This article is Part 10 in a series about Myth and Culture by Dennis P. Slattery
We can see as never before the bristling signs of growth and change everywhere in our thriving city of New Braunfels, Texas. On percentage, we are right now the second fastest growing city in the United States. Where there were once open fields and tree-filled lots, there are now buildings for both private and public use. Flourishing is not too strong a term for the city of New Braunfels as it expands and fills in the gaps of our city.
I am less a proponent of keeping New Braunfels “a quaint village where everyone knows everyone.” We are too far along and away from that image of who we are. I am more interested in looking at “development” as a myth that drives us and most of America generally. The general consensus is that what we hold of value identifies who we are and what we stand for.
The myth of development sits atop a larger myth—the myth of growth. Now because the word “myth” is so maligned today as meaning “untrue” or “false,” an unfortunate hangover from an older myth, the myth of facts and quantification, I hesitate to use it. But I must. Contrary to popular impugning of the word, myths are expressions of the ways I as an individual or we collectively as a city or a nation, organize our awareness and define our realities according to a set of values or beliefs that we hold close to us and are even willing to fight for and is need be–to die for. “Freedom” may be called one of our cultural myths. “Success” is another; “Efficiency” another. And yes, “Development” is another. Now the trouble with myths like “Development” is that, like a bad but relentless television commercial, it can reach extremes if left unchecked so as eventually to be accepted as the only show in town. It can cloud or eliminate other ways of organizing our awareness and ways of thinking about something, and about discerning alternatives. If the myth that rests behind “Development,” which is I believe another way of asserting the myth of progress, another major part of our communal and collective mindset, then perhaps we must question seriously whether that part of the myth is still a valid, or predominantly most accepted way, of organizing our awareness and perceiving what is of most value. Might there be other forms of growth that do not rest on expansion of more products?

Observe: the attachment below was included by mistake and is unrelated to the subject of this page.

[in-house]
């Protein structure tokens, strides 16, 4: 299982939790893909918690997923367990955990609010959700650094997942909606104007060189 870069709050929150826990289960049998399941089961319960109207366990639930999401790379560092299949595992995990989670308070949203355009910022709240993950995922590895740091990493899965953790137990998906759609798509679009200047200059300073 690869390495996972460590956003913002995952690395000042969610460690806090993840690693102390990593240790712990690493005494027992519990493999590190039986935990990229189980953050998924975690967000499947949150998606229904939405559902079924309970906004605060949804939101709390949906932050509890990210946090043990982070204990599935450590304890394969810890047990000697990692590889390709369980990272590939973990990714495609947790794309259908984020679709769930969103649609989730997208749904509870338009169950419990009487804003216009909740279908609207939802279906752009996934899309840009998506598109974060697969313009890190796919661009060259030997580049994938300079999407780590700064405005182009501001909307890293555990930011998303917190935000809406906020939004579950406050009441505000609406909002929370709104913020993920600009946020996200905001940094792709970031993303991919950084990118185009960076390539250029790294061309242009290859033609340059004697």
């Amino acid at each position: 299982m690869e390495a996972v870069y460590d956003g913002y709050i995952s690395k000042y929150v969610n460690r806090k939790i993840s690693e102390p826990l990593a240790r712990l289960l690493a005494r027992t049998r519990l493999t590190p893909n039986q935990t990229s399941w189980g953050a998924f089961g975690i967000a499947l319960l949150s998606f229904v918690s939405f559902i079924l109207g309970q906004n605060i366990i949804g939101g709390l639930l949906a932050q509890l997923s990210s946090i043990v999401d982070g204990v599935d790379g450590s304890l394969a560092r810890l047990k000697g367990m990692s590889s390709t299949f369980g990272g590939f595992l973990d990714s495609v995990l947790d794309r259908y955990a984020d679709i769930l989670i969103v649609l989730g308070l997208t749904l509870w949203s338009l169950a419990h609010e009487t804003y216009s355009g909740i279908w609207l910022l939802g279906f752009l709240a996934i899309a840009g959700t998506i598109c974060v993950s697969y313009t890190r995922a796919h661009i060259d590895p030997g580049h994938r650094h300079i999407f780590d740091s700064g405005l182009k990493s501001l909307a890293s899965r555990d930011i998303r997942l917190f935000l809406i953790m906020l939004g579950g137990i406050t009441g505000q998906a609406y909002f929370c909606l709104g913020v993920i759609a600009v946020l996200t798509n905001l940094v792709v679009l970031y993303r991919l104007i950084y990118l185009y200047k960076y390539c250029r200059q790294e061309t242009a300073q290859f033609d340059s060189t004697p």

“Development” is itself a powerful and prevailing myth that measures, finally, how we relate to the earth, how we steward the land, and how we measure our standard of life. When we literalize the myth into new housing developments, wider streets, more access for more people, without contrary energies that take in limits, boundaries, restraint and sustainability, then we begin to sense that its prominence should be countered by articulating its shadow: seeing the stresses and fractures already prevailing on the infrastructures of our city and region, its toll on the resources of water, open space, traffic, crime rates and all the less discussed elements of our home.
There is also, in addition to culture’s expansion, a myth of the earth and the land, of the value of leaving the earth in large swatches to be part of the infrastructure of quality of life. “Development” as a myth implies that the earth is not good enough as she is—she must be improved, i.e. developed. “Development” and “Growth” are loaded terms, splitting the land into the dualistic positions of “undeveloped” (not good), and “developed” (good). We must question the myth first before moving into literalizing it in additional venues of filling in and filling up the limits of this beautiful land and its virtues that do not need to be developed so we can assign it supreme value. It has value in itself, if our myth will allow that perception in.
Dennis Patrick Slattery
Dennis Patrick Slattery Ph.D., has been teaching for more than 54 years, the last 27 of which have been in the Mythological Studies Program at Pacifica Graduate Institute in Santa Barbara, California, where he is currently Distinguished Professor Emeritus.More Posts by Dennis Patrick Slattery